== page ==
Definition of cope
Origin of cope1
historical usage of cope
The spelling colaphus (with a -ph- ) shows that the Latin word is a borrowing from Greek kólaphos, and not a high-class one, either: colaphus occurs mostly in the comedies of Plautus and Terence, and in Greek kólaphos occurs only once, as a nickname for a boy’s gym trainer, in a surviving fragment of a work by the 5th-century b.c. comic playwright Epicharmus. The famed 18th-century English dictionary writer Samuel Johnson would certainly call kólaphos “a low word,” and it is a little amazing that it survived so long in Greek, then was borrowed into Latin and into Romance, and then into English.
By the mid-17th century, cope had acquired the sense “to struggle or deal on fairly even terms or with some degree of success.” The modern sense “to face and deal with responsibilities, problems, or difficulties successfully and calmly; manage” dates from the mid-1930s.
OTHER WORDS FROM copecopeless, adjectivecope·less·ness, noun
Words nearby cope
Other definitions for cope (2 of 4)
Origin of cope2
Other definitions for cope (3 of 4)
- to join (two molded wooden members) by undercutting the end of one of them to the profile of the other so that the joint produced resembles a miter joint (usually followed by in or together).
- to form (a joint between such members) in this way.
- to undercut the end of (a molded wooden member) in order to form a coped joint.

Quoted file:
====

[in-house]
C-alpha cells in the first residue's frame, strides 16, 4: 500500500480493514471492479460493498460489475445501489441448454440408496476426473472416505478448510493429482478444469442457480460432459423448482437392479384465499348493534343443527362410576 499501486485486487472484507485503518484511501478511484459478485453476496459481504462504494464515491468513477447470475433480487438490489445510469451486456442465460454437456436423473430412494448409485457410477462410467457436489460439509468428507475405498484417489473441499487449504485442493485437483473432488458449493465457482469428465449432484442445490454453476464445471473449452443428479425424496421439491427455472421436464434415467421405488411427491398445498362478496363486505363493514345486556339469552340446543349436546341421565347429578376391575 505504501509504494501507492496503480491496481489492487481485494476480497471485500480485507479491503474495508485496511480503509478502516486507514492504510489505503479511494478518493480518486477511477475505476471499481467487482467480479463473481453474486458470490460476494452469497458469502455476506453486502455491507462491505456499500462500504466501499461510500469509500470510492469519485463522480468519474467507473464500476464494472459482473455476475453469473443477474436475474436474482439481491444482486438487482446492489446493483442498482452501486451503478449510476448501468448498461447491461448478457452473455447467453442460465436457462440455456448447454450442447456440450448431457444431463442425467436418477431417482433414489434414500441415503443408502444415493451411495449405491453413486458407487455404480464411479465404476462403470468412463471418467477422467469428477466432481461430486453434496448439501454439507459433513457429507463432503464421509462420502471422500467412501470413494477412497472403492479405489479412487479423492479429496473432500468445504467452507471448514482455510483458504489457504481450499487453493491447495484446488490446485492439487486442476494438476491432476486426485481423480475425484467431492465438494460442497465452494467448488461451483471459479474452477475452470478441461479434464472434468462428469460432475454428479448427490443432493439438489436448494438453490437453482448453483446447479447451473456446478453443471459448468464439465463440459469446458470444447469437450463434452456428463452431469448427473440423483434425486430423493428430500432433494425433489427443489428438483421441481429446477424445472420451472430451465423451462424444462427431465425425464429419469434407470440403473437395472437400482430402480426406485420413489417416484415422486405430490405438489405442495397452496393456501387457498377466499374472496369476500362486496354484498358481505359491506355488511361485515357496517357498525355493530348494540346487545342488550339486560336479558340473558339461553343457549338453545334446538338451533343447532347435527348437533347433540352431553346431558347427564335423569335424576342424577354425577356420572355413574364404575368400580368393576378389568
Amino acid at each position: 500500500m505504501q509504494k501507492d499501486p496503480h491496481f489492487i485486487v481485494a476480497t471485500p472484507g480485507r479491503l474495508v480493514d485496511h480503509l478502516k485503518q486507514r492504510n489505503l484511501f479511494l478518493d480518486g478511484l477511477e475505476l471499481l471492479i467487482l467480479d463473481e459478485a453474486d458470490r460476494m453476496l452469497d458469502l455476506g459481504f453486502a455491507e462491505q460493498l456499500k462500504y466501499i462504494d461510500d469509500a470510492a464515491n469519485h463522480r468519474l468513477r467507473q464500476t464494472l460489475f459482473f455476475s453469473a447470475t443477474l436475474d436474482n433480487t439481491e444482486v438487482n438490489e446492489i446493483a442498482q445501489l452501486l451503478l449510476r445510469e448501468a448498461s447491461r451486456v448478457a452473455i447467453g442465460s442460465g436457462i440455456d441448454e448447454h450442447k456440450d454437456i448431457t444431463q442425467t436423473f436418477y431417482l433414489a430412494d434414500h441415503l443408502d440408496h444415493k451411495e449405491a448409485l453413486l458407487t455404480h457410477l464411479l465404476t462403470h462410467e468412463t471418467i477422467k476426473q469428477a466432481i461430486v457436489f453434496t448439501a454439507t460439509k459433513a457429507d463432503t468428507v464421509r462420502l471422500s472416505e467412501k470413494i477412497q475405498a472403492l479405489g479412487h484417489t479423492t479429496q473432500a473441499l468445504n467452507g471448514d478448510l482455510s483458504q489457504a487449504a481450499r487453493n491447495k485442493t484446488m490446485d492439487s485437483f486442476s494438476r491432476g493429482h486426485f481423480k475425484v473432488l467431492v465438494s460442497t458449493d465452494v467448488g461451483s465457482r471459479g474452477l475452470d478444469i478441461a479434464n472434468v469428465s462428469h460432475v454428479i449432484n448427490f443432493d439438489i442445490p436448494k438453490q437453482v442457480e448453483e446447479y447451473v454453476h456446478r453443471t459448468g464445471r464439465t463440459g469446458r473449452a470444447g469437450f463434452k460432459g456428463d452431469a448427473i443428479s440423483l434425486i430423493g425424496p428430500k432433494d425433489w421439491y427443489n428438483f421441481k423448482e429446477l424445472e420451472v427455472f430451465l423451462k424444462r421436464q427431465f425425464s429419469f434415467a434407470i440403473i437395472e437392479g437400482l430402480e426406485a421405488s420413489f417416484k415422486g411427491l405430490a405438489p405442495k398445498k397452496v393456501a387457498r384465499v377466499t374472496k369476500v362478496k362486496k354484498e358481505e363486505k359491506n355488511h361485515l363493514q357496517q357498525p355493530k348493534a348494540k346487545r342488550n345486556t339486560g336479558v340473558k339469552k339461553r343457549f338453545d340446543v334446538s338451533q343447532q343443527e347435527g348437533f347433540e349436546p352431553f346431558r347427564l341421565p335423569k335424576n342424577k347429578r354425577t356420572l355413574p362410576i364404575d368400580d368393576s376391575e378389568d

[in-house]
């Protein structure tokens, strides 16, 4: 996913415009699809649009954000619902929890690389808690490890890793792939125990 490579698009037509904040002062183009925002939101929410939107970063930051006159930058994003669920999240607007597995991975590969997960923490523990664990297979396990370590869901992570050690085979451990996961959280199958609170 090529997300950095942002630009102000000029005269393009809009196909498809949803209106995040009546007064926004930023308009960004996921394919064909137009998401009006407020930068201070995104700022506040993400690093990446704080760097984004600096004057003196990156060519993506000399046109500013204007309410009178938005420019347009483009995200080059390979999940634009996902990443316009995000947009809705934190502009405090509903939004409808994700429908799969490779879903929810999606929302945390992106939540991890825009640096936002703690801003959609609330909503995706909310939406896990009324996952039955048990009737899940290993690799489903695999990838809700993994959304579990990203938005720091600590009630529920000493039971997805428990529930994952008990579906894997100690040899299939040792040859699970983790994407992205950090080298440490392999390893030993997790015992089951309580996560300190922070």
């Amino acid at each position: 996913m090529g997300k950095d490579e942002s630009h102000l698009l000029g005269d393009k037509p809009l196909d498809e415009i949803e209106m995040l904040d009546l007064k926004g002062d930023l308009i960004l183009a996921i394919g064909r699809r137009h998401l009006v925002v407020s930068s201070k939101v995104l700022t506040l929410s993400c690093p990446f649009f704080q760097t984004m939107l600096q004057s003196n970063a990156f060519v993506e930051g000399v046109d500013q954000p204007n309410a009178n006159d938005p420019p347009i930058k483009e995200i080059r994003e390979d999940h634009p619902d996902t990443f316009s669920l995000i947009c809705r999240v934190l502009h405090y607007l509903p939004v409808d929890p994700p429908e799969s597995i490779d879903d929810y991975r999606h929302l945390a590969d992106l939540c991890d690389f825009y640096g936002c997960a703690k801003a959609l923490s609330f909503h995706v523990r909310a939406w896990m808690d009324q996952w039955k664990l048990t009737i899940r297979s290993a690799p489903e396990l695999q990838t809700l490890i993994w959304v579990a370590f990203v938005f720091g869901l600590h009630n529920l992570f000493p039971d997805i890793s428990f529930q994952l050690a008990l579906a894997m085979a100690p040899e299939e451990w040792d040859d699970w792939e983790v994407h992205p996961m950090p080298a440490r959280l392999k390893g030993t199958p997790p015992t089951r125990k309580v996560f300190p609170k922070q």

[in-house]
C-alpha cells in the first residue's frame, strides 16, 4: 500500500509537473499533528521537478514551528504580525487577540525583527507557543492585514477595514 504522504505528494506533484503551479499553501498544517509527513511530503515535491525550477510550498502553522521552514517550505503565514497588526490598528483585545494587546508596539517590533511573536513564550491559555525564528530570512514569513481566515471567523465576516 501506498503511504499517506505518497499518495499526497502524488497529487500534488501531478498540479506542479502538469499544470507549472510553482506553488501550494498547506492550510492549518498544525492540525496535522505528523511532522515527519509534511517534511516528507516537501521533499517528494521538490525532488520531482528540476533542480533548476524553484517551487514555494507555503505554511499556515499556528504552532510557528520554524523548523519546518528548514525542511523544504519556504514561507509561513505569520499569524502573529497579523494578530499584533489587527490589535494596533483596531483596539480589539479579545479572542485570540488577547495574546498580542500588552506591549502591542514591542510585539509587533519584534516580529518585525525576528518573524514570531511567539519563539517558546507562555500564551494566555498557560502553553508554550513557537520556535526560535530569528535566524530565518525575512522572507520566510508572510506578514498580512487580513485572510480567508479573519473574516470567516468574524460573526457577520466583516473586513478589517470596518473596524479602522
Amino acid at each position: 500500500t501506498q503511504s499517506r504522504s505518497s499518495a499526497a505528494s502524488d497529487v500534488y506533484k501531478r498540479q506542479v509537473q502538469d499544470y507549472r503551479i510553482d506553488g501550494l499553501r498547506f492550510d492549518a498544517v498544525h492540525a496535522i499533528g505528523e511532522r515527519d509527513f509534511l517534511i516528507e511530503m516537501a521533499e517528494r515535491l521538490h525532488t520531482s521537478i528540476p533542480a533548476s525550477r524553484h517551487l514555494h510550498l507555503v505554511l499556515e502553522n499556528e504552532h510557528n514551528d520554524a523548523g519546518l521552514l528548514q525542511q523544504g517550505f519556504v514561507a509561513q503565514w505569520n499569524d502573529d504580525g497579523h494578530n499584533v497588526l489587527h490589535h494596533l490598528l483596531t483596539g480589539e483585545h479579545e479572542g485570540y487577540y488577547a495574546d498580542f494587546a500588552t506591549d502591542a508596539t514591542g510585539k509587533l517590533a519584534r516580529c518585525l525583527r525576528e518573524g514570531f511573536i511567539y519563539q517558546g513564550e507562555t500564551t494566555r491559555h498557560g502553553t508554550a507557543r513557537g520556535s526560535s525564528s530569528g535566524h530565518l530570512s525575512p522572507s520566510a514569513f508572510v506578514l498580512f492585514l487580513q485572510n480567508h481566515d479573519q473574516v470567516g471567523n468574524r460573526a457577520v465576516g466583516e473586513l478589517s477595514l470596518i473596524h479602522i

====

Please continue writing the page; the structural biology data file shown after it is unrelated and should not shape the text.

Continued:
- to cut away (a flange of a metal member) so that it may be joined to another member at an angle.
Origin of cope3
Other definitions for cope (4 of 4)
Origin of cope4
How to use cope in a sentence
Plans are already underway to hire another 26 over the coming weeks to cope with the volume of work.
“The Love Proof,” by Madeleine Henry A pair of Yalies fall in love until one of them — physics prodigy Sophie — is forced to cope with the unexpected.The best books to beat this year’s special brand of Valentine’s Day blues|Zibby Owens|February 5, 2021|Washington Post
You’ve talked about the need to find positives in the frontline experience in order to cope.
To cope, Outside staffers have been alternating between physical activities in the cold and cozying up at home.
He knew what had been going on and really just wanted to find out he we all were coping with that.Friends and colleagues mourn the loss of Mel Antonen, longtime MLB reporter|Scott Allen|February 1, 2021|Washington Post
Stephanie Giorgio, a classical musician, credits The Class for helping her cope with anxiety, focus, fear, and self-doubt.How Taryn Toomey’s ‘The Class’ Became New York’s Latest Fitness Craze|Lizzie Crocker|January 9, 2015|DAILY BEAST
Fulkerson, the founder of the magazine who has hired March, is someone he can cope with.
Eric told me about a case with which a fellow lobbyist had to cope.
Child workers, even when they are brought back into the classroom, are unable to cope without proper bridge courses.
In an effort to cope with the implications of this question, Americans have subtly but sweepingly shifted their ideals.
And when ordinary fellows like you and me attempt to cope with their idiosyncrasies the result is bungling.The Awakening and Selected Short Stories|Kate Chopin
Constabulary was insufficient to cope with the marauders, and regular troops had to be sent to these provinces.The Philippine Islands|John Foreman
Louis the Lusty fled before an insurrection that he did not think himself equal to cope with.
Chivey was not soft, but he was not competent to cope with such a keen spirit as this Spanish notary.Jack Harkaway's Boy Tinker Among The Turks|Bracebridge Hemyng
Yamba acted as cook and waitress, but after a time the work was more than she could cope with unaided.The Adventures of Louis de Rougemont|Louis de Rougemont
British Dictionary definitions for cope (1 of 4)
- to deal with
- to meet in battle